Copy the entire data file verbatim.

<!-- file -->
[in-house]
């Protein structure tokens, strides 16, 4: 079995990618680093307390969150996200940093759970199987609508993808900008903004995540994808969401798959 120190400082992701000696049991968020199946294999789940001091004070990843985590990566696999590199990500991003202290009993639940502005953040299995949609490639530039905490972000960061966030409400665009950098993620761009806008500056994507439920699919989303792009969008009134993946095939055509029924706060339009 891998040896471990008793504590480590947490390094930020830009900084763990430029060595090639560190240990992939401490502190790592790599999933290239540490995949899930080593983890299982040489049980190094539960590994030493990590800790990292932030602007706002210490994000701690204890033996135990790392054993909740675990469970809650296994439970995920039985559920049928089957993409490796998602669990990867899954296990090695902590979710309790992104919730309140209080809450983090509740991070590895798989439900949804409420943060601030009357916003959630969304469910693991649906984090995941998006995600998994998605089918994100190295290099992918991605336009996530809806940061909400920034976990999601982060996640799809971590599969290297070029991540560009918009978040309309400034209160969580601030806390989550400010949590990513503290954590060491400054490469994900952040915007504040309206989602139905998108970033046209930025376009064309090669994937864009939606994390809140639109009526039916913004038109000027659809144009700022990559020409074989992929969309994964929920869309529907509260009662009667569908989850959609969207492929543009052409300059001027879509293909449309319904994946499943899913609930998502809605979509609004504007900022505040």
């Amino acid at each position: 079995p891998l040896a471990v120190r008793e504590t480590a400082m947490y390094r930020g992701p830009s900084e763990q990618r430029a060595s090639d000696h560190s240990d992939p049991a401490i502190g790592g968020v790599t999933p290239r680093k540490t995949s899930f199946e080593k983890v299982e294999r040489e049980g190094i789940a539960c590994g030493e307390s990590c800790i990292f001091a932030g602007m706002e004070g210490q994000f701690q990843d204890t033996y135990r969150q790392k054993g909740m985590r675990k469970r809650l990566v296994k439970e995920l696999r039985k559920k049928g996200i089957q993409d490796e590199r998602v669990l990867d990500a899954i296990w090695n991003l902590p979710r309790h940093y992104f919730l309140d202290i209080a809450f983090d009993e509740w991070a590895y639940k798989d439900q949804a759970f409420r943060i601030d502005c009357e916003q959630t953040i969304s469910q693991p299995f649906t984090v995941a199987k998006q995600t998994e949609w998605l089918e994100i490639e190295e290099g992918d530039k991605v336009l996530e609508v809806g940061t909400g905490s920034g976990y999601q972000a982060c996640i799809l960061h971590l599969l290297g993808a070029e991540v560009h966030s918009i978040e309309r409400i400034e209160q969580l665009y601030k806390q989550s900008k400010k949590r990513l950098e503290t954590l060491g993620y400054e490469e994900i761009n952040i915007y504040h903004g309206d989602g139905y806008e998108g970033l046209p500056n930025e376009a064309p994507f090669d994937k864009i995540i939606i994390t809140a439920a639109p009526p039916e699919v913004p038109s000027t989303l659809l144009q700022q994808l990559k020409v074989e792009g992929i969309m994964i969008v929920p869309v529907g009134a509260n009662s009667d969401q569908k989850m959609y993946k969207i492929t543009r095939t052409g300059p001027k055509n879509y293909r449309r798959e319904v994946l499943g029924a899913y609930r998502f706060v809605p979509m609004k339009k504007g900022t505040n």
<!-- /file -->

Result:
[in-house]
């Protein structure tokens, strides 16, 4: 079995990618680093307390969150996200940093759970199987609508993808900008903004995540994808969401798959 120190400082992701000696049991968020199946294999789940001091004070990843985590990566696999590199990500991003202290009993639940502005953040299995949609490639530039905490972000960061966030409400665009950098993620761009806008500056994507439920699919989303792009969008009134993946095939055509029924706060339009 891998040896471990008793504590480590947490390094930020830009900084763990430029060595090639560190240990992939401490502190790592790599999933290239540490995949899930080593983890299982040489049980190094539960590994030493990590800790990292932030602007706002210490994000701690204890033996135990790392054993909740675990469970809650296994439970995920039985559920049928089957993409490796998602669990990867899954296990090695902590979710309790992104919730309140209080809450983090509740991070590895798989439900949804409420943060601030009357916003959630969304469910693991649906984090995941998006995600998994998605089918994100190295290099992918991605336009996530809806940061909400920034976990999601982060996640799809971590599969290297070029991540560009918009978040309309400034209160969580601030806390989550400010949590990513503290954590060491400054490469994900952040915007504040309206989602139905998108970033046209930025376009064309090669994937864009939606994390809140639109009526039916913004038109000027659809144009700022990559020409074989992929969309994964929920869309529907509260009662009667569908989850959609969207492929543009052409300059001027879509293909449309319904994946499943899913609930998502809605979509609004504007900022505040």
């Amino acid at each position: 079995p891998l040896a471990v120190r008793e504590t480590a400082m947490y390094r930020g992701p830009s900084e763990q990618r430029a060595s090639d000696h560190s240990d992939p049991a401490i502190g790592g968020v790599t999933p290239r680093k540490t995949s899930f199946e080593k983890v299982e294999r040489e049980g190094i789940a539960c590994g030493e307390s990590c800790i990292f001091a932030g602007m706002e004070g210490q994000f701690q990843d204890t033996y135990r969150q790392k054993g909740m985590r675990k469970r809650l990566v296994k439970e995920l696999r039985k559920k049928g996200i089957q993409d490796e590199r998602v669990l990867d990500a899954i296990w090695n991003l902590p979710r309790h940093y992104f919730l309140d202290i209080a809450f983090d009993e509740w991070a590895y639940k798989d439900q949804a759970f409420r943060i601030d502005c009357e916003q959630t953040i969304s469910q693991p299995f649906t984090v995941a199987k998006q995600t998994e949609w998605l089918e994100i490639e190295e290099g992918d530039k991605v336009l996530e609508v809806g940061t909400g905490s920034g976990y999601q972000a982060c996640i799809l960061h971590l599969l290297g993808a070029e991540v560009h966030s918009i978040e309309r409400i400034e209160q969580l665009y601030k806390q989550s900008k400010k949590r990513l950098e503290t954590l060491g993620y400054e490469e994900i761009n952040i915007y504040h903004g309206d989602g139905y806008e998108g970033l046209p500056n930025e376009a064309p994507f090669d994937k864009i995540i939606i994390t809140a439920a639109p009526p039916e699919v913004p038109s000027t989303l659809l144009q700022q994808l990559k020409v074989e792009g992929i969309m994964i969008v929920p869309v529907g009134a509260n009662s009667d969401q569908k989850m959609y993946k969207i492929t543009r095939t052409g300059p001027k055509n879509y293909r449309r798959e319904v994946l499943g029924a899913y609930r998502f706060v809605p979509m609004k339009k504007g900022t505040n």